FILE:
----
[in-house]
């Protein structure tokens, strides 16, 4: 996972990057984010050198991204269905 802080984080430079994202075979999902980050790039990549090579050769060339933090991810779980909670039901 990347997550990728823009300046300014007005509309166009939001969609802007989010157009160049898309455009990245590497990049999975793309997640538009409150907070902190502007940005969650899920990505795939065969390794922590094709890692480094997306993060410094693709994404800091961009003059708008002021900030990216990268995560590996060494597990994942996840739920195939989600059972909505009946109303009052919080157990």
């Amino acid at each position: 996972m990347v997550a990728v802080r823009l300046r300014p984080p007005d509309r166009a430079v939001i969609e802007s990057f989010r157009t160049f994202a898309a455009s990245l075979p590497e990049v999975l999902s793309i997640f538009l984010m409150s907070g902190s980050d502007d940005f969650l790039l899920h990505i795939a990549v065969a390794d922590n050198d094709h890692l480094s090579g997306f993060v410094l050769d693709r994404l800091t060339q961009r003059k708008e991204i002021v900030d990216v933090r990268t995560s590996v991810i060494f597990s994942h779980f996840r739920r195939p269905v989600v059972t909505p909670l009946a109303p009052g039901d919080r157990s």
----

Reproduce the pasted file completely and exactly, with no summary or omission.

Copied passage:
[in-house]
């Protein structure tokens, strides 16, 4: 996972990057984010050198991204269905 802080984080430079994202075979999902980050790039990549090579050769060339933090991810779980909670039901 990347997550990728823009300046300014007005509309166009939001969609802007989010157009160049898309455009990245590497990049999975793309997640538009409150907070902190502007940005969650899920990505795939065969390794922590094709890692480094997306993060410094693709994404800091961009003059708008002021900030990216990268995560590996060494597990994942996840739920195939989600059972909505009946109303009052919080157990």
């Amino acid at each position: 996972m990347v997550a990728v802080r823009l300046r300014p984080p007005d509309r166009a430079v939001i969609e802007s990057f989010r157009t160049f994202a898309a455009s990245l075979p590497e990049v999975l999902s793309i997640f538009l984010m409150s907070g902190s980050d502007d940005f969650l790039l899920h990505i795939a990549v065969a390794d922590n050198d094709h890692l480094s090579g997306f993060v410094l050769d693709r994404l800091t060339q961009r003059k708008e991204i002021v900030d990216v933090r990268t995560s590996v991810i060494f597990s994942h779980f996840r739920r195939p269905v989600v059972t909505p909670l009946a109303p009052g039901d919080r157990s």